This line of research focuses on leveraging object tracking techniques to analyze how the behavior of a parallel application evolves through different scenarios. Our versatile approach allows for a wide scope of studies, including multiple time intervals within same experiment and multiple executions with different configurations. This enables the user to perform very diverse parametric and evolutionary studies, to see which factors (i.e. hardware, software versions or program configuration variables) have bigger impact on the resulting performance, foresee trends in future experiments and better understand how and why the behavior of the program evolves. Our approach mimics the threefold structure of a visual tracking algorithm, including:

  1. Generation of a sequence of images. Each execution scenario is represented as a 2D performance space defined by a given pair of metrics (i.e. IPC and Instructions). Then, every computation of the program is depicted in this space according to their performance behavior.
  2. Object recognition within each image. Clustering is used to group all computations presenting similar behavior. In this way, we are able to automatically identify in the performance space a set of different performance trends exhibited by the most relevant code regions.
  3. Motion analysis of the objects across images. We analyze the whole sequence of images to see the evolution of these performance trends across scenarios.

As a result, this tool produces a sequence of scatter plots showing changes in the performance characteristics of the different code regions. This representation enables to easily identify behavioral variations and perturbations. In the following example you can see how the performance of the main code regions in CGPOP varies depending on the architecture and the compiler used.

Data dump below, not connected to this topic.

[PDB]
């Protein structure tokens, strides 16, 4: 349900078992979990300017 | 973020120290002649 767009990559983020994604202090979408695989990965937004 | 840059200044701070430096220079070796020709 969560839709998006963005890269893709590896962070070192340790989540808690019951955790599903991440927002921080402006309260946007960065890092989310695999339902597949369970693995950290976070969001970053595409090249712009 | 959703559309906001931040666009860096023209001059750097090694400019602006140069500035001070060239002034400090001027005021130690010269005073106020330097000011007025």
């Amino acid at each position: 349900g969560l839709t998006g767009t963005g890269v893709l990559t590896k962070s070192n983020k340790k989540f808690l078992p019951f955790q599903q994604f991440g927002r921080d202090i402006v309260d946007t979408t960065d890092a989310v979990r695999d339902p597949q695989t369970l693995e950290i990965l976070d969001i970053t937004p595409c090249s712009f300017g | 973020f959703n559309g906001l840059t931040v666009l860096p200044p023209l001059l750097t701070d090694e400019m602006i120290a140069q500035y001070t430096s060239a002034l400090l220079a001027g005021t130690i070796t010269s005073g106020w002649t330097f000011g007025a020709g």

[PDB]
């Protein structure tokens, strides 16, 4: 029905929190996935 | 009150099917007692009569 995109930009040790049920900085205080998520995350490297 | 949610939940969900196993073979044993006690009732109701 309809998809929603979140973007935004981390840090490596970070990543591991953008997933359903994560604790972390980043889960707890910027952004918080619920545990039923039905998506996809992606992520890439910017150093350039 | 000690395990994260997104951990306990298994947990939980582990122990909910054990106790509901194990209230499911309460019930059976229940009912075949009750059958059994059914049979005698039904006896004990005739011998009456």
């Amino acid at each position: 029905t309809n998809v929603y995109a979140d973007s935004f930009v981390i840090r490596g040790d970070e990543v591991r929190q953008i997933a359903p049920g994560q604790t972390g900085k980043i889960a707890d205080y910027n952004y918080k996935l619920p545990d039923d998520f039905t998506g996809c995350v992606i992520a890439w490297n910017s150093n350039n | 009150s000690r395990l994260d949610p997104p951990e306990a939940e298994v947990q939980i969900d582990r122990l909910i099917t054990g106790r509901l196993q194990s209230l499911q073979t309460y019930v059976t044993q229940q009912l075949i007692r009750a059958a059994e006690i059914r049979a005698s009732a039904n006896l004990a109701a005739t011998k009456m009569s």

Fig 1: Sequence of plots showing the program structure at different scenarios

These performance alterations can be displayed in simple trajectory animations, where you can easily track the movements across the performance space. In this example of the atmospheric general circulation model ECHAM5, it is easy to identify both IPC (horizontal) and Instructions (vertical) fluctuations for the two main code regions, which can be good indicators of potential load-imbalaces.

Fig 2: Trajectory animations

In addition, the tool illustrates the evolution of every code region from the first scenario to the last with respect to the performance metrics selected to generate the images. Next figure shows trend line charts displaying the decreasing evolution in IPC for the two main regions of MR-Genesis when increasing the multi-core resource sharing from 1 to 12 processes per node (left), and a correlation of all performance metrics considered (right) where you can see that the decrease in IPC is connected to an increase in the number of memory misses.

Fig 3: Performance trend line charts
Fig 3: Performance trend line charts